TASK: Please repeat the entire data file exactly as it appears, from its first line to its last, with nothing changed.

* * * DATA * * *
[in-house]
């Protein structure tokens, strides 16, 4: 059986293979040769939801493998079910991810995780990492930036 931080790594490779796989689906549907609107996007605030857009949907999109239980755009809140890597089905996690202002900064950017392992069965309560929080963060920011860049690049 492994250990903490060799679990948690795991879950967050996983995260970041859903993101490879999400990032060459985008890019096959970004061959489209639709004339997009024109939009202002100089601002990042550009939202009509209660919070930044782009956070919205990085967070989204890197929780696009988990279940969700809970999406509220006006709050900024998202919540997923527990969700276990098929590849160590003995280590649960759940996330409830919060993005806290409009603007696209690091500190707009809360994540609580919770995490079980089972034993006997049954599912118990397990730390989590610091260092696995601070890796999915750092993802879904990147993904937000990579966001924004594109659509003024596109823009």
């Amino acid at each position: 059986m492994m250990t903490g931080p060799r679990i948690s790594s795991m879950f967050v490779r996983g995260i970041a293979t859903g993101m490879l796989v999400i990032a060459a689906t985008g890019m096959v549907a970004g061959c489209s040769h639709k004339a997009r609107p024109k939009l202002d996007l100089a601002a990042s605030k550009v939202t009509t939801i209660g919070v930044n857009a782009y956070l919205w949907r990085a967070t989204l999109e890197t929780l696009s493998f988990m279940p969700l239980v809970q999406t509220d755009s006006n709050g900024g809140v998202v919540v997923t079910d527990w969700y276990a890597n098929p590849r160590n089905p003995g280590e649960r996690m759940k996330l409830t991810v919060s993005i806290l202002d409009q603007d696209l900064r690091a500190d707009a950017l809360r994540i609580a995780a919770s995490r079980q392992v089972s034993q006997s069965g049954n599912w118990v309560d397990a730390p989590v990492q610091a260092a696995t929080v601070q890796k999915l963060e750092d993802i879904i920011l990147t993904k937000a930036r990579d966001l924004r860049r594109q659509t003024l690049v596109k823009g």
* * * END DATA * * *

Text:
[in-house]
């Protein structure tokens, strides 16, 4: 059986293979040769939801493998079910991810995780990492930036 931080790594490779796989689906549907609107996007605030857009949907999109239980755009809140890597089905996690202002900064950017392992069965309560929080963060920011860049690049 492994250990903490060799679990948690795991879950967050996983995260970041859903993101490879999400990032060459985008890019096959970004061959489209639709004339997009024109939009202002100089601002990042550009939202009509209660919070930044782009956070919205990085967070989204890197929780696009988990279940969700809970999406509220006006709050900024998202919540997923527990969700276990098929590849160590003995280590649960759940996330409830919060993005806290409009603007696209690091500190707009809360994540609580919770995490079980089972034993006997049954599912118990397990730390989590610091260092696995601070890796999915750092993802879904990147993904937000990579966001924004594109659509003024596109823009």
């Amino acid at each position: 059986m492994m250990t903490g931080p060799r679990i948690s790594s795991m879950f967050v490779r996983g995260i970041a293979t859903g993101m490879l796989v999400i990032a060459a689906t985008g890019m096959v549907a970004g061959c489209s040769h639709k004339a997009r609107p024109k939009l202002d996007l100089a601002a990042s605030k550009v939202t009509t939801i209660g919070v930044n857009a782009y956070l919205w949907r990085a967070t989204l999109e890197t929780l696009s493998f988990m279940p969700l239980v809970q999406t509220d755009s006006n709050g900024g809140v998202v919540v997923t079910d527990w969700y276990a890597n098929p590849r160590n089905p003995g280590e649960r996690m759940k996330l409830t991810v919060s993005i806290l202002d409009q603007d696209l900064r690091a500190d707009a950017l809360r994540i609580a995780a919770s995490r079980q392992v089972s034993q006997s069965g049954n599912w118990v309560d397990a730390p989590v990492q610091a260092a696995t929080v601070q890796k999915l963060e750092d993802i879904i920011l990147t993904k937000a930036r990579d966001l924004r860049r594109q659509t003024l690049v596109k823009g």